Beloved teacher remembered in special paella cook-off

Benjie Apodaca is seen in this photo from 2011 posing in the kitchen at Taos High School. Apodaca was a well-loved teacher who led the Culinary Arts program at Taos High School to several awards. Apodaca died July 15. Tina Larkin/Taos News

Taos High School Culinary Arts instructor, Chef Benjie Apodaca, mentored budding culinary students to great heights in the world of cooking competitions. His death in July of this year was a shock to many in the Taos community whose kids were taught by the beloved teacher. "He always liked to joke around, but he always wanted his students to succeed," Alejandro Medina, one of his students, said in a story about Apodaca's passing in the Taos News.

This year, the Great Chefs of Taos, an organization dedicated to "educating the chefs of tomorrow, today," has renamed their annual Paella Cook-Off in Apodaca's name. The event is planned Sunday (Sept. 15), 4-7 p.m., on the lawn of Medley Restaurant, 100 State Road 150 north of El Prado. Tickets for this culinary extravaganza are $40 at the restaurant, proceeds from which will go to support the Taos High School Culinary Arts Program.

Dishes will be prepared by top local chefs and students of the Taos High School ProStart Culinary Arts Program. Paella is a rice dish that originated in Spain in the mid-19th century on the east coast near the city of Valencia. There are many varieties of paella depending on the additions to the rice base.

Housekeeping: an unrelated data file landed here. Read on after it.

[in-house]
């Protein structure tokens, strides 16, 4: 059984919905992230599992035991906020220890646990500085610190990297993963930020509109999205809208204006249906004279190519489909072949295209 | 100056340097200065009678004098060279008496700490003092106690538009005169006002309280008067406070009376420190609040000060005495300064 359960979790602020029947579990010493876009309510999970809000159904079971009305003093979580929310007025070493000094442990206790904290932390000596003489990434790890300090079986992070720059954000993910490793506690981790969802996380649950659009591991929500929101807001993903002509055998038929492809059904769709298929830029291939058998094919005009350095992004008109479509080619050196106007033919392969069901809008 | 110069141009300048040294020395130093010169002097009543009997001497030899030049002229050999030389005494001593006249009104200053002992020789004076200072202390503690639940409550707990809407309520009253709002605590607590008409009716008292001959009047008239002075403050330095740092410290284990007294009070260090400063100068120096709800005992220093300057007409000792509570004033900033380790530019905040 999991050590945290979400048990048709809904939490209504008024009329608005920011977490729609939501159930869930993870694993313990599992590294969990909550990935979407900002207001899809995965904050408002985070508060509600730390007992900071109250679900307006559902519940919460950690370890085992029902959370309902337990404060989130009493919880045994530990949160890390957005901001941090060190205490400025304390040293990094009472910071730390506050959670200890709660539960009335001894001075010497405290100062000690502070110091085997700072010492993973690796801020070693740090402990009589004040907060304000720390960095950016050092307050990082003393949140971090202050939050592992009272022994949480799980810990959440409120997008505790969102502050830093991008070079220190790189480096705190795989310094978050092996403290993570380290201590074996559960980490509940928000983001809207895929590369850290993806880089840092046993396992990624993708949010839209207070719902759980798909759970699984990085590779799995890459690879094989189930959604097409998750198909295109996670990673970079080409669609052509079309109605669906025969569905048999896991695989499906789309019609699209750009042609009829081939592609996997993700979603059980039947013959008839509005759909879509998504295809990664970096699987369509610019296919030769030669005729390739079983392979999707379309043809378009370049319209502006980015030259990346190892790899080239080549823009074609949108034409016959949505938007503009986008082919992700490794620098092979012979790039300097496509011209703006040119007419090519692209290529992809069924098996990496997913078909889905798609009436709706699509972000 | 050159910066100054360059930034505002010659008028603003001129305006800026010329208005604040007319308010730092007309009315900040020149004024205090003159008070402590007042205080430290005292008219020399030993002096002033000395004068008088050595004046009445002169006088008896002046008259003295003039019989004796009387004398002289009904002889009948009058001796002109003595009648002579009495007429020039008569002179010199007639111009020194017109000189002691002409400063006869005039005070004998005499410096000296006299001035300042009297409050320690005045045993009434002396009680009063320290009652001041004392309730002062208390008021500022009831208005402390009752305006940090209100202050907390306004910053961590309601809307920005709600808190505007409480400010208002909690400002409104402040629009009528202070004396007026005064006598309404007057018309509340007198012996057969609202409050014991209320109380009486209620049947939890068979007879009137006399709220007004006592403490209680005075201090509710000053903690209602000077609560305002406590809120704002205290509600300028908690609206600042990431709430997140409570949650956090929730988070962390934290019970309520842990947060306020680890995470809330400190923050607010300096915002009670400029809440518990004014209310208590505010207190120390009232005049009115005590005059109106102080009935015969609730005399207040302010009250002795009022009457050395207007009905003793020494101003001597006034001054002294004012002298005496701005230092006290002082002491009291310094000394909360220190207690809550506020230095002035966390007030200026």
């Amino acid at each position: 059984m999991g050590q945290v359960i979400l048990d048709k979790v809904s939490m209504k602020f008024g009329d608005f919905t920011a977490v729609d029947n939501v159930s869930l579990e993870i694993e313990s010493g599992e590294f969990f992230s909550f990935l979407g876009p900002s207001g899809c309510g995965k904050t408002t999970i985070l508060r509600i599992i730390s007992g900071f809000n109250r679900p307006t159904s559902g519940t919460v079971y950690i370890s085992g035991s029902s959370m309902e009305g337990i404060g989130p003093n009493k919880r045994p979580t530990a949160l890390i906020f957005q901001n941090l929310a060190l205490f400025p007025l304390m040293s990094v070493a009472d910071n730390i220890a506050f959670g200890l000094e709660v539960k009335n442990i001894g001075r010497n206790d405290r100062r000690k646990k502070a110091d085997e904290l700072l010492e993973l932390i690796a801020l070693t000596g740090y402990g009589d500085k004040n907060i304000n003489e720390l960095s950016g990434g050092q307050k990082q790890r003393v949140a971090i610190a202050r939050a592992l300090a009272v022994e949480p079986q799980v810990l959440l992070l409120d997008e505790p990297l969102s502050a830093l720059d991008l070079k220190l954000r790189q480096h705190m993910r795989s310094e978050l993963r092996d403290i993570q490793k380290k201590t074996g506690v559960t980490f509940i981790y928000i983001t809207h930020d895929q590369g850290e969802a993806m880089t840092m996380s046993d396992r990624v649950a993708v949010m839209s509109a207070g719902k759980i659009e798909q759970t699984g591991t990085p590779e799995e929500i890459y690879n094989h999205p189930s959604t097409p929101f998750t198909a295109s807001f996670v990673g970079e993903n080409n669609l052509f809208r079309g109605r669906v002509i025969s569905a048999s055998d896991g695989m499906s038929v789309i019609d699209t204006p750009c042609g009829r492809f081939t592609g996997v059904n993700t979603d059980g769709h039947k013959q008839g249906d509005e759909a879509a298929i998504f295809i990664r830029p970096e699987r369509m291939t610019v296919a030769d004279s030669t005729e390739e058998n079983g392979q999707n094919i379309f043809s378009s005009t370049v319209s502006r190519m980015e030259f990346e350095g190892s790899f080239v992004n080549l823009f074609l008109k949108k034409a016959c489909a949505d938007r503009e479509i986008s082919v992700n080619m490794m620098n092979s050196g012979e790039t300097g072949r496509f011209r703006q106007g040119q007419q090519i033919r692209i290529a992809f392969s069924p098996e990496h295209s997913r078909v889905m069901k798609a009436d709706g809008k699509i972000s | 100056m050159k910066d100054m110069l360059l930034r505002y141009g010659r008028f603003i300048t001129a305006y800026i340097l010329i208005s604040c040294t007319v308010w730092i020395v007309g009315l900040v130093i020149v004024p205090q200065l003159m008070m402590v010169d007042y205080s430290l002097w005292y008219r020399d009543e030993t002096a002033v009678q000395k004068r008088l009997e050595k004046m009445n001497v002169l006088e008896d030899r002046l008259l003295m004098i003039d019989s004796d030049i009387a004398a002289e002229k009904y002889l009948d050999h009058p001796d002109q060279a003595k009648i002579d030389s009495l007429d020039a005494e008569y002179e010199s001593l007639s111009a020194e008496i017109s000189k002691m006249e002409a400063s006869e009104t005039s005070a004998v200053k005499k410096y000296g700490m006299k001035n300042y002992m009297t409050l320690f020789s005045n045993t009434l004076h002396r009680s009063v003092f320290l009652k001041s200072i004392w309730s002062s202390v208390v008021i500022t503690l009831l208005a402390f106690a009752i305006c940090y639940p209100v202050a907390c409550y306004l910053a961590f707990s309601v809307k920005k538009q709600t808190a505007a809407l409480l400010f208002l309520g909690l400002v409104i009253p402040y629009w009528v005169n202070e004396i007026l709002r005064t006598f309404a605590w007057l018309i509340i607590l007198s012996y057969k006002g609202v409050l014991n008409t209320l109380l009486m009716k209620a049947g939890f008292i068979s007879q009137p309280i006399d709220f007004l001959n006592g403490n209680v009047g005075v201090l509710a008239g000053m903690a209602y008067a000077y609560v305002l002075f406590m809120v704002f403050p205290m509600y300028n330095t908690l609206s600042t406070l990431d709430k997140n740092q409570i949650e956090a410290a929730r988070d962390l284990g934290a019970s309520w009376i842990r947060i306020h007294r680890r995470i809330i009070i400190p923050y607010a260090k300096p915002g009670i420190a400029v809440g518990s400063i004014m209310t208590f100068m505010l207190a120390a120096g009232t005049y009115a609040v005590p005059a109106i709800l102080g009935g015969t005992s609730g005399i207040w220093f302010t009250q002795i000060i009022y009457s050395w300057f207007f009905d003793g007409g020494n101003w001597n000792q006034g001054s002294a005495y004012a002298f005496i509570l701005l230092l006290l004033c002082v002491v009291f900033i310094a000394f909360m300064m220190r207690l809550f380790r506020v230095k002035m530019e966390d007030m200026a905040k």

It is fitting that this complex dish with so many variations would be the centerpiece of a celebration about Apodaca. According to a recent article in Taos News by writer Jesse Moya, Apodaca was known for his contributions as the instructor of the culinary program at Taos High School where he coached and mentored students to national competition levels.

Local film and theater director Lynn Hamrick said of Apodaca, "I didn't know him. I just had one telephone conversation where I wanted to donate to the cause and he suggested that we put it to uniforms for the kids who couldn't afford them -- chefs caps, outfit, etc. He was so dedicated, and he was so passionate and hard-working." Hamrick directed a "theater with benefits" event dedicated to him with all proceeds going to the Culinary Arts program.

We asked Randy Morris, co-owner of Gutiz, a local Latin-fusion restaurant in Taos that features a version of the dish on its menu, about the complexities of paella.

Morris said there are three things he loves smelling in his restaurant's kitchen, that's "bacon, cinnamon rolls and paella." What he loves about the dish is that "it gets served in the same pan we cook it in, it's homey and hearty and you get a large serving. It is a dish you don't want to undercook or overcook. It needs to be made under the watchful eye of a chef with experience who can insure the temperature hits the palate correctly, otherwise it's gooey or underdone."

He added that there is time involved in its preparation. "It's not like frying eggs. We always tell our customers who order it that there will be a wait but it's worth it." Morris said the version his restaurant serves is the Valencia style, in which they use a Peruvian chile sauce called panca instead of the traditional saffron, which is cost-prohibitive.

This is an experienced chef's dish, one Apodaca would have excelled at making and teaching. It is fitting to rename the event of this complex dish in his honor. In Moya's Taos News article he offered a quote from Adam Medina, one of Apodaca's colleagues at the high school, "I owe most of that job to him. He was a helpful mentor to me in my teaching career. I wouldn't be where I am today without his help."

Moya wrote that "Medina taught alongside Apodaca this past school year and was a student of his in high school. It was Apodaca's teachings that influenced Medina to pursue the culinary arts."

For more information on the event, call (575) 741-0605 or visit

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